Public relations 101 for startups … from the entrepreneur’s perspective

[Editor: So many “PR 101” posts come from, well, PR folks. And while they’re great, they don’t always capture the entrepreneur’s perspective. That’s why I’m happy to share a PR 101 post from an entrepreneur.]

So you’re a startup founder. You’ve spent the last few months mainlining caffeine and building that awesome location-based-mobile-photo-app for wombats. How do you ensure that when you unleash it upon the unsuspecting world, wombats will read about it in their favorite blog?

One word: publicity.

So, how do you convince the press to tell their readers and viewers how awesome your product is? Publicity should be a part of your launch strategy, and it’s not a mysterious form of rocket science. With a few smart tactics, research, and elbow grease, you can (and IMHO should) do-it-yourself.

Here are the questions I’ve heard most frequently from startups.

What is publicity and why should I care?

Publicity is spreading the word about your product/service via the media. E.g. a blog post, magazine article, or TV segment. It’s often referred to as public relations, but that’s really the umbrella term that also covers crisis management and publicity stunts etc.

You should care as a juicy press placement can be a game changer for your biz. It can spread the word within your target market, bringing brand awareness and customers. It lends credibility to your business. E.g. Whoa, Rick Turoczy wrote about this wombat app? Me download now.

Additionally, press placements tend to be more trusted then an ad, and unlike an ad, it usually doesn’t cost any money.

Am I ready to do this?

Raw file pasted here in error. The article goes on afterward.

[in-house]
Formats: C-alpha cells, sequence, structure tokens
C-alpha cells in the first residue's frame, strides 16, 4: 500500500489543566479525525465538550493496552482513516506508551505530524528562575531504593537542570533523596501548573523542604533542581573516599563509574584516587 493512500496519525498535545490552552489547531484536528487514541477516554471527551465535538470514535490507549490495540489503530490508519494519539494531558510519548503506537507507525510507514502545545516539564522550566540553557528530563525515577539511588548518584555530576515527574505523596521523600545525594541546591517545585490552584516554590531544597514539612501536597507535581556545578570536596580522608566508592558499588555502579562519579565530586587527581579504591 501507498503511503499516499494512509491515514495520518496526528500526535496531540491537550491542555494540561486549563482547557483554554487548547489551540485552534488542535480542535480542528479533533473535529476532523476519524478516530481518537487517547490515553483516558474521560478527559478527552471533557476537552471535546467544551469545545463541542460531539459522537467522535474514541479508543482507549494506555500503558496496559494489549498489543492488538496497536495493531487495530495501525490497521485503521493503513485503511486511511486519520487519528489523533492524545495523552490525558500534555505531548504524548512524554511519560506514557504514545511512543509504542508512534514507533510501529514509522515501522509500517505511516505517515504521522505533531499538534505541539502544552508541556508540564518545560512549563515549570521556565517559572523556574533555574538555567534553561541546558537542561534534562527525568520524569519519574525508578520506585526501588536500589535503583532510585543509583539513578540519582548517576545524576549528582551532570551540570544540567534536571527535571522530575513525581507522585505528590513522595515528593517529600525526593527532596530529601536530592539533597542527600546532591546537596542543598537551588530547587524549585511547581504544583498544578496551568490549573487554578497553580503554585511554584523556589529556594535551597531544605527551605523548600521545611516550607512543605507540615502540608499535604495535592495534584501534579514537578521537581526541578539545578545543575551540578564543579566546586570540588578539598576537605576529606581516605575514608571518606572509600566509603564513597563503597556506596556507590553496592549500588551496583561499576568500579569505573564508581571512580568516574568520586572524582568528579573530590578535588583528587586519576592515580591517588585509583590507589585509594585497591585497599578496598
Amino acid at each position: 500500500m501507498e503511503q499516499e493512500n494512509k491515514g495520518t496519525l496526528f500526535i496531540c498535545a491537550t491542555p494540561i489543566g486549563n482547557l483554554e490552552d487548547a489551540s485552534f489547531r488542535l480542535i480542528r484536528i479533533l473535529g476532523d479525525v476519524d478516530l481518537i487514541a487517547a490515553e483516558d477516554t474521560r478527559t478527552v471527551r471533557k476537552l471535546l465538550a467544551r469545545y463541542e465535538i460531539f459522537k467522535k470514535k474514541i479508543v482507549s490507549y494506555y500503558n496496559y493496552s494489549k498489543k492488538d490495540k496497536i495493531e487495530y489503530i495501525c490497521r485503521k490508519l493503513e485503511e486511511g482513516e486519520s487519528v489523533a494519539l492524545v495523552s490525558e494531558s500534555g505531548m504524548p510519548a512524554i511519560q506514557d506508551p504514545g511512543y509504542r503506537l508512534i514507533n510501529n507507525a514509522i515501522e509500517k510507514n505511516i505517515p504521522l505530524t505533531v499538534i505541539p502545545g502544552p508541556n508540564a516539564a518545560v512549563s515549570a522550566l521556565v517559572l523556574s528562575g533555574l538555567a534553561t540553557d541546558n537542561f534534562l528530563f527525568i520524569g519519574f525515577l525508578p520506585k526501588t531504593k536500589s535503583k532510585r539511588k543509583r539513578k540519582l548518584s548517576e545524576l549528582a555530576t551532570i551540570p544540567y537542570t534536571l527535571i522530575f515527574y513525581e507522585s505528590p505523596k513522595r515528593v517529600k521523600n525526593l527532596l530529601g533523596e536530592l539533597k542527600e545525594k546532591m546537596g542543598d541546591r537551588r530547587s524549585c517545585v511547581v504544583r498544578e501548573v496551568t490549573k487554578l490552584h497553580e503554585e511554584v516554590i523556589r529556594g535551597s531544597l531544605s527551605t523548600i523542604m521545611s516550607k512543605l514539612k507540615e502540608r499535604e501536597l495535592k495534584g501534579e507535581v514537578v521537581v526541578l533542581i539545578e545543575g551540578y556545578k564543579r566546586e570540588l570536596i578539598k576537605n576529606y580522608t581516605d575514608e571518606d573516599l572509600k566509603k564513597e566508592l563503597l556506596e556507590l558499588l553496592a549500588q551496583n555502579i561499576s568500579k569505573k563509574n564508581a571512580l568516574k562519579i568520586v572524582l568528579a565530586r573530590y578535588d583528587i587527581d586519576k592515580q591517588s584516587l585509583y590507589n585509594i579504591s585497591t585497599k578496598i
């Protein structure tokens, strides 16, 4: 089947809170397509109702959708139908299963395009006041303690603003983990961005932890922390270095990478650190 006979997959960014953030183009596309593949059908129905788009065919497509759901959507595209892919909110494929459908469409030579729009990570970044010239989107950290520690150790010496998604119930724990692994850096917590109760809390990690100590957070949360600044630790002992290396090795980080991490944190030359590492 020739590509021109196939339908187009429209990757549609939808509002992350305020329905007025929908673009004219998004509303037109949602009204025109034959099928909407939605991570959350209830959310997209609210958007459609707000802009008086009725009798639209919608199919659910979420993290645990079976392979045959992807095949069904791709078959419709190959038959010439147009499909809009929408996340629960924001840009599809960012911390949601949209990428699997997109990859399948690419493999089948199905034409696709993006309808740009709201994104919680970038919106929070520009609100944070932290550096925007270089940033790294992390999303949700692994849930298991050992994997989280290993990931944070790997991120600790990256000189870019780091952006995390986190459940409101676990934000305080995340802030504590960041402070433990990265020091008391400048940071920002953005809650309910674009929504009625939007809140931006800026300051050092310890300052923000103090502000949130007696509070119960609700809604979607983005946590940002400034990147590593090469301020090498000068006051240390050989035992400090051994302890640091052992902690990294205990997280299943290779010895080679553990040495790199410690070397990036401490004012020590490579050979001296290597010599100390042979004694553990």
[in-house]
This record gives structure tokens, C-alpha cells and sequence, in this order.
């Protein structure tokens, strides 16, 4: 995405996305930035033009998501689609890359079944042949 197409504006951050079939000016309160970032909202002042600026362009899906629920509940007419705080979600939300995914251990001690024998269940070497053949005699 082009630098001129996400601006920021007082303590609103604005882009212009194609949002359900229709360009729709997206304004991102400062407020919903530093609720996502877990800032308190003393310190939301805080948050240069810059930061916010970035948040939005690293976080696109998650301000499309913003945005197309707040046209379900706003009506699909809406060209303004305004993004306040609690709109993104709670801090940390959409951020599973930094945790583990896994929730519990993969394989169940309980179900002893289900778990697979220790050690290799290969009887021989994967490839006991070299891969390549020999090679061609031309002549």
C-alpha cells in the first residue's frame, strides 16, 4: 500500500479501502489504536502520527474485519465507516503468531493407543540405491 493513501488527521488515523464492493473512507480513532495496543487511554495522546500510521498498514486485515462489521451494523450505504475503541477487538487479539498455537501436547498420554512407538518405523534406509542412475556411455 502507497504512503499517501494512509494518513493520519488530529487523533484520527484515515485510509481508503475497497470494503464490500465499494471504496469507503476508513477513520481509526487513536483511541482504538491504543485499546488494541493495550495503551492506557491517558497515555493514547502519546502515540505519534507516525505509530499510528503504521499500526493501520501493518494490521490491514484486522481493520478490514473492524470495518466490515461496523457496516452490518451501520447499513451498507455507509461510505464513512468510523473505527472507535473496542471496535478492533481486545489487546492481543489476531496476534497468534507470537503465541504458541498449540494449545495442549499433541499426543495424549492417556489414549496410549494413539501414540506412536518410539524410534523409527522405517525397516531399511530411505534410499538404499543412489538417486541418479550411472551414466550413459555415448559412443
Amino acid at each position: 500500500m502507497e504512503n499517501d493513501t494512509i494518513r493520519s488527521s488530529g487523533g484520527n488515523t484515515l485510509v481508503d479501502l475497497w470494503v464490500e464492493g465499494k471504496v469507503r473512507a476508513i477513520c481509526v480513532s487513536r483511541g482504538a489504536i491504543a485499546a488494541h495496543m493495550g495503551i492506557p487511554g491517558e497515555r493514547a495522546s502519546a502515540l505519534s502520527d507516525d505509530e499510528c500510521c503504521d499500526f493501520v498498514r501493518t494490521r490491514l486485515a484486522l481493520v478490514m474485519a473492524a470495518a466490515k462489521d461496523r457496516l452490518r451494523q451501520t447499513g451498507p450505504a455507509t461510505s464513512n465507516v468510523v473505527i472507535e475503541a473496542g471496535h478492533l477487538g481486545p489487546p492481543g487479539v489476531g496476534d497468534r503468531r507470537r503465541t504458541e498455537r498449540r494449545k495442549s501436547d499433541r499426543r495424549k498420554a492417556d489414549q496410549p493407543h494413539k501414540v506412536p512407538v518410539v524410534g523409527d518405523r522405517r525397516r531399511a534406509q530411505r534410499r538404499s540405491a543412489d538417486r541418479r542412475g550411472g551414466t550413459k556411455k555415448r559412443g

Publicity takes time, perseverance, a little creativity, and often a little bit of luck. Remember, press placements are not guaranteed. I don’t want to be a total Debbie downer, but launching an awesome publicity campaign does not automatically mean the press will adore you. This doesn’t mean you shouldn’t try (and I hope you will), but I don’t want you to have unrealistic expectations before diving in. Know that the more prestigious the publication, the harder it is to get in.

Um so you’re saying I shouldn’t hire a professional publicist or agency?

If you’re living on packets of ramen, no. But, if you have the cash to spare, some pros and cons to consider:

The pros:

  • They should have relationships with the media; this gives your pitch a leg up because there is already a personal relationship that can be tapped on your behalf. If you’re shopping around, it’s crucial to look at the agency’s client list and placements. If you’re a software startup, sign up with an agency with a history of TechCrunch, and not USWeekly placements.
  • Saves you time that you might not have.
  • They’re trained in spinning stories and writing pitch emails.

The cons:

  • Can get very expensive fast. Most professionals charge a monthly retainer.
  • No one should be better at telling your story and sharing your passion than you!
  • As a startup where anything can change at a moment’s notice, if your launch strategy or product changes, it’s far easier to tweak publicity messages in-house on the fly than to go through a third party.

If I’m doing it myself, I just write a press release and send it out to everyone right?

Sorry, but no. Sending a press release to 100 outlets is equivalent to applying to 100 different jobs with the exact same cover letter and resume. Each pitch email needs to be personalized to show why your product/service is a fit for the publication. We’ll get into crafting the perfect pitch email in a later post.

How far in advance do I need to start planning my campaign?

Again, it depends. Presuming you’re focused on short-lead publications such as blogs and the local news, you don’t need that much lead time. For monthly magazines, you need to pitch typically 4-5 months in advance!

But, it can take weeks to get all your ducks in a row: assembling your press materials, researching publications etc., so the earlier the better.

In the next post, I’ll cover how to find the perfect press outlets to pitch.

Any questions for me? I’ll provide answers in the comments.

Arwa “Arrs” Jumkawala is a launch expert helping startups get the most bang on their product launches with smart & scrappy marketing. She’s a former event planner who convinced Mashable and TechCrunch to feature her jewelry business, GemKitty. She can be reached @gemkitty.

  1. Such an informative article! I love getting this objective view. Great job, Arrs!

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